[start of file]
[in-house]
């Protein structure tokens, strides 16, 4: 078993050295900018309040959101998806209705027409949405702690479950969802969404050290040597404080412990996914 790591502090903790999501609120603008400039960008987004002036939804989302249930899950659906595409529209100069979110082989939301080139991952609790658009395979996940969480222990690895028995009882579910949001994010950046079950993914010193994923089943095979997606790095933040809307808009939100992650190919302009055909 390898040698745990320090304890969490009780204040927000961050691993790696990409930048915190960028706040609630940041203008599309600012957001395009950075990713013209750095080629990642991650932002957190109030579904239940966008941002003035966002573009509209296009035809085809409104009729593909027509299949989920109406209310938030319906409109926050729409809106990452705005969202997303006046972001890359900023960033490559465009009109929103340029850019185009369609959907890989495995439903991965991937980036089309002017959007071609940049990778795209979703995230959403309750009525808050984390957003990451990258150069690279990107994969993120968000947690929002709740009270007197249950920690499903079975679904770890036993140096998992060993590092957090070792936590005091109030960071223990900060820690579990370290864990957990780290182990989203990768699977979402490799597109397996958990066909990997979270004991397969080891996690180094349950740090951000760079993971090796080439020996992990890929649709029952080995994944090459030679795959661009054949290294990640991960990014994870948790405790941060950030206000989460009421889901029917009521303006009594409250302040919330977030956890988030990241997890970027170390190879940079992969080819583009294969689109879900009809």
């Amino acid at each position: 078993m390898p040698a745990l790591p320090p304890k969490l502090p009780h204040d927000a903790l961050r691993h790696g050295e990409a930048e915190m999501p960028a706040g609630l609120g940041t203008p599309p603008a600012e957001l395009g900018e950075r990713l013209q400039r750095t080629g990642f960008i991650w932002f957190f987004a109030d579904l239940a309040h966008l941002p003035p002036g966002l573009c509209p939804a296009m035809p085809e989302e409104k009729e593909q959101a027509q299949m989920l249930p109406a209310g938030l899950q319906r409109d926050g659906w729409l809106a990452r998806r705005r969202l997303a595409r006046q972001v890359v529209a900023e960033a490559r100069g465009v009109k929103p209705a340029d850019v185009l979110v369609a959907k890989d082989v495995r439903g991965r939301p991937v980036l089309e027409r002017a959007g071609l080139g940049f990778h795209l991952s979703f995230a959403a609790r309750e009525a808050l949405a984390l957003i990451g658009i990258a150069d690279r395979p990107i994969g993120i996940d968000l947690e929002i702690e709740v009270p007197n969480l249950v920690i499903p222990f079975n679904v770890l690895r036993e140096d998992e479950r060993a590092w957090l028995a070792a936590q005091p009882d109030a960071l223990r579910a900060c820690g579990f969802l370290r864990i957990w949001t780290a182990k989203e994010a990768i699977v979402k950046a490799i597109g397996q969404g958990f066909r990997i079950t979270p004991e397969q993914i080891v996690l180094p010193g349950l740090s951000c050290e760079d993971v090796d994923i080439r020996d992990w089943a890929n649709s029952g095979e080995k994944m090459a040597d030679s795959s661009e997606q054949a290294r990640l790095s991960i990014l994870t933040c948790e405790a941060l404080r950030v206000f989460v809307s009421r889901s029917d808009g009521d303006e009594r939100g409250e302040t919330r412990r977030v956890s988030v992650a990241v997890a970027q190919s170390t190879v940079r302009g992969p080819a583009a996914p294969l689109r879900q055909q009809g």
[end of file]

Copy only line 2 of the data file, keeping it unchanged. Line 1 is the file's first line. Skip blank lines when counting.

């Protein structure tokens, strides 16, 4: 078993050295900018309040959101998806209705027409949405702690479950969802969404050290040597404080412990996914 790591502090903790999501609120603008400039960008987004002036939804989302249930899950659906595409529209100069979110082989939301080139991952609790658009395979996940969480222990690895028995009882579910949001994010950046079950993914010193994923089943095979997606790095933040809307808009939100992650190919302009055909 390898040698745990320090304890969490009780204040927000961050691993790696990409930048915190960028706040609630940041203008599309600012957001395009950075990713013209750095080629990642991650932002957190109030579904239940966008941002003035966002573009509209296009035809085809409104009729593909027509299949989920109406209310938030319906409109926050729409809106990452705005969202997303006046972001890359900023960033490559465009009109929103340029850019185009369609959907890989495995439903991965991937980036089309002017959007071609940049990778795209979703995230959403309750009525808050984390957003990451990258150069690279990107994969993120968000947690929002709740009270007197249950920690499903079975679904770890036993140096998992060993590092957090070792936590005091109030960071223990900060820690579990370290864990957990780290182990989203990768699977979402490799597109397996958990066909990997979270004991397969080891996690180094349950740090951000760079993971090796080439020996992990890929649709029952080995994944090459030679795959661009054949290294990640991960990014994870948790405790941060950030206000989460009421889901029917009521303006009594409250302040919330977030956890988030990241997890970027170390190879940079992969080819583009294969689109879900009809």